Tourists who come to Budva on their vacation rarely miss Mogren Beach – one of Montenegro’s most unique holiday spots. Whether it’s the setting, the clear sea, or the good vibe, this beach is truly a one-of-a-kind gem of the Adriatic.
Apart from being the most famous beach on the Budva Riviera, it is also associated with several legends and folk tales which only add more charm to an already beautiful beach, making it a no-miss for any vacationer.
Getting to Mogren Beach
You won’t have a hard time getting to Mogren beach because it’s situated rather close to the Old Town of Budva. As a matter of fact, only 150 meters separate the beach from the Old Town. There is a narrow path leading past the Avala Hotel and onto a concrete walkway, pinned along the steep cliffs. The stroll is only a prelude for what awaits once you get to the beach. You will have a chance to soak in the stunning view of St. Nicholas Island and the Old Town, accompanied by a backdrop of picturesque cliffs.
At the beach entrance, you will be welcomed by a famous statue of a dancing girl, usually referred to as the ballerina by the locals. Gradimir Aleksic, a famous sculptor from Belgrade, made the statue decades ago and it has been standing there as the most remarkable symbol of Budva and even entire Montenegro ever since. Many visitors can’t resist taking a photo with the sculpture so you should make the effort and do the same.
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What to Expect on Mogren
Mogren is a natural beach, tucked away in a cove surrounded by majestic cliffs sheltering it from the northern winds. The entire beach stretches for 350 meters and it’s divided into two sections, connected through a narrow passageway under a rock. The beach is a combination of sand and gravel slowly descending into the perfectly clear sea.
The beauty and the cleanliness of the beach are the reasons why Mogren was given the prestigious Blue Flag award several years ago. It is also why many people consider it one of the most stunning beaches in Montenegro.
As mentioned before, the beach is divided into two parts – Mogren I and Mogren II. Both are equally captivating and bear little difference to one another. Perhaps the biggest dissimilarity lies in the fact that Mogren I is more urban and has quite a few amenities to enhance your stay. There are several beach bars, parasols and sunbeds, as well as catamarans, water scooters, and sailboats available for rent. Visitors can rent sun umbrellas and loungers for anywhere between 10 to 20 euros depending on the row. Of course, you can always bring your own equipment and lay towels wherever you find it suitable.
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Apart from being a bit on the pricey side, you can also expect Mogren to get a little crowded, especially in the peak season between July and August. If your visit coincides with these months, it’s best to arrive at the beach in the morning and pick the best spot of your choice.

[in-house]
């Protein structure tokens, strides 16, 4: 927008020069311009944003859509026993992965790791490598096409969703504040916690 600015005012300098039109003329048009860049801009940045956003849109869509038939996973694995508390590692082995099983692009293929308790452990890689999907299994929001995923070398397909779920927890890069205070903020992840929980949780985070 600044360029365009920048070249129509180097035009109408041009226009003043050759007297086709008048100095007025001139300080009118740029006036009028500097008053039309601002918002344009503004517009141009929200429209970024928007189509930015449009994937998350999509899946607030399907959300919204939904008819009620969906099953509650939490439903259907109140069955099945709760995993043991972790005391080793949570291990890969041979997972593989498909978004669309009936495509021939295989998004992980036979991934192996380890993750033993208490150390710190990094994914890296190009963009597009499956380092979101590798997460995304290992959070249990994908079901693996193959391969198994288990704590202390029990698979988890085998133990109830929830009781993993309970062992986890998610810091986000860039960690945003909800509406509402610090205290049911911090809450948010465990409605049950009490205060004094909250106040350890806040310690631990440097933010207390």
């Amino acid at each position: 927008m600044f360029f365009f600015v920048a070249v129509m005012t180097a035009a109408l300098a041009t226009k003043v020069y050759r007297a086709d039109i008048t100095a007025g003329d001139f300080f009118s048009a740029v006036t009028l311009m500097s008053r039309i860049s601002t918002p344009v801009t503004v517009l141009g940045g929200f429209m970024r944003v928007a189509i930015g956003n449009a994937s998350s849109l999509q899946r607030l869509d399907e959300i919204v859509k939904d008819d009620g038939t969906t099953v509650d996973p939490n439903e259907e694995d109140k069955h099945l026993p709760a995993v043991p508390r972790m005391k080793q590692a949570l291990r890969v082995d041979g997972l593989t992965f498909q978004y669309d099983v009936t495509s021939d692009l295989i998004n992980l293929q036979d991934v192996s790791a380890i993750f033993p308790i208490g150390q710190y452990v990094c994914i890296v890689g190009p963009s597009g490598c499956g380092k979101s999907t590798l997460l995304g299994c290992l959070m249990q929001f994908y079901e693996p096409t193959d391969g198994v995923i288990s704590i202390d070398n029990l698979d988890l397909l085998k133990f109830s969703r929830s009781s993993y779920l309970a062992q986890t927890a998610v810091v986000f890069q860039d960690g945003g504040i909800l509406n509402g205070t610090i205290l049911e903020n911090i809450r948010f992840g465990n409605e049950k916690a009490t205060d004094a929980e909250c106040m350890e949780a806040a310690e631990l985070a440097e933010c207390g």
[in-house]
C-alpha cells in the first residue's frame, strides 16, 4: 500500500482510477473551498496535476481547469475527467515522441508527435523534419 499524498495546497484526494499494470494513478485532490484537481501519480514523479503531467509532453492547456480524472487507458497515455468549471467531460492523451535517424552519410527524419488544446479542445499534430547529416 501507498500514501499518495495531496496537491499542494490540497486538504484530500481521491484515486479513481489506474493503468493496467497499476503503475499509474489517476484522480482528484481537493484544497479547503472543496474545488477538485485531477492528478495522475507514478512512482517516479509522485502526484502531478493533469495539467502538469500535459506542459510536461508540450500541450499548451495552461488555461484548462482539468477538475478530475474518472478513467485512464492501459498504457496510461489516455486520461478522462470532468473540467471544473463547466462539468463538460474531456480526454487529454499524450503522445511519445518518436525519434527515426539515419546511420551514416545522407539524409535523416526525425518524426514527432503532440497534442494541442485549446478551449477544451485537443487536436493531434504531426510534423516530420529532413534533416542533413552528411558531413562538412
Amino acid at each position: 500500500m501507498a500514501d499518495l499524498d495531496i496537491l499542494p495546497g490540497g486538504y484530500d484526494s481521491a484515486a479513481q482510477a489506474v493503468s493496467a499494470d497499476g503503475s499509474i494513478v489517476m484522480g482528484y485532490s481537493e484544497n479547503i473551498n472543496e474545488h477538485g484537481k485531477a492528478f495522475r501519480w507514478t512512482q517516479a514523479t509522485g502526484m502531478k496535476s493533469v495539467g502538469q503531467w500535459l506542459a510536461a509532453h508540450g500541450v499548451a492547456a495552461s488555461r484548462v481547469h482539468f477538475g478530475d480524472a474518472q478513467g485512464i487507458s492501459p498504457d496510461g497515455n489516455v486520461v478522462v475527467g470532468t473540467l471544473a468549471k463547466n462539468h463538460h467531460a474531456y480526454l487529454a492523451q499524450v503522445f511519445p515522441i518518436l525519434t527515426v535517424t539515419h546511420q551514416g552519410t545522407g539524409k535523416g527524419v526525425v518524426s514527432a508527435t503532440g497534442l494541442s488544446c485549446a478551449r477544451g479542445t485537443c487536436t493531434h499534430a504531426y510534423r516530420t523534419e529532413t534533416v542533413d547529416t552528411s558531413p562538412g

Those restless visitors who feel like exploring the surrounding area can use this opportunity to go cliff jumping and rock climbing. In case you also feel up for a bit of hiking, don’t miss the chance to visit the Mogren Fortress, situated right above the beach atop of the cliff. The fortress was built in 1860 during Austro-Hungarian rule and it served as a watchtower over the western border of Budva. Although once a mighty defense fort, it has sustained significant damage from earthquakes and neglect so that today there are only vestiges of its former glory. Still, if you make it to the top, the view will not disappoint.
Though Mogren beach is one of the best representatives of Budva Riviera, it goes without saying that you should check out some other beaches in close vicinity. On top of that, you shouldn’t miss a trip to St. Nicholas Island. Boats depart regularly from a few places in Budva but most frequently from Slovenska beach and the 15-minute trip costs between 3 – 4 euros. The island is fairly small but offers a spectacular view of the Montenegrin coast. There are several crevices and stony beaches you can explore but make sure to wear appropriate footwear because it might get rather slippery. Other than that, there are a few bars and a restaurant for you to grab a refreshment before heading back to the mainland.
Legends about Mogren beach
Mogren got its name after a Spanish sailor Mogrini (Mohrin), the only one who survived a shipwreck and found salvation on the shore of the beach. As a token of appreciation and gratitude, he erected a church of St. Anthony the remnants of which are still visible on Mogren II.
Even the ballerina statue is wrapped by a veil of mystery. There are several stories behind it but the most moving one revolves around a girl engaged to a sailor who embarked on a seafaring journey to provide for their future matrimony. He never came back from the presumably tragic odyssey while the girl kept waiting for his return for many futile years. It was on the rock where the statue is found today that she spent months and years waiting for him, watching over the horizon, up until the day when she died on the same exact spot.
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On the other hand, a folk tale tells a completely different story of a dragon who fell in love with a girl from a nearby village, taking her to be his wife after a festivity that was taking place near the beach. Begging the dragon to let her see her worried mother, the girl went never to return again. The heartbroken dragon died of sorrow on the rock where the statue stands, signifying another love lament.
If in doubt whether to visit Mogren beach, there are obviously a handful of reasons to add this beach to your itinerary. The natural beauty of the beach and the surrounding attractions are definitely its greatest trump card, making it stand head above the rest on the coast of Montenegro.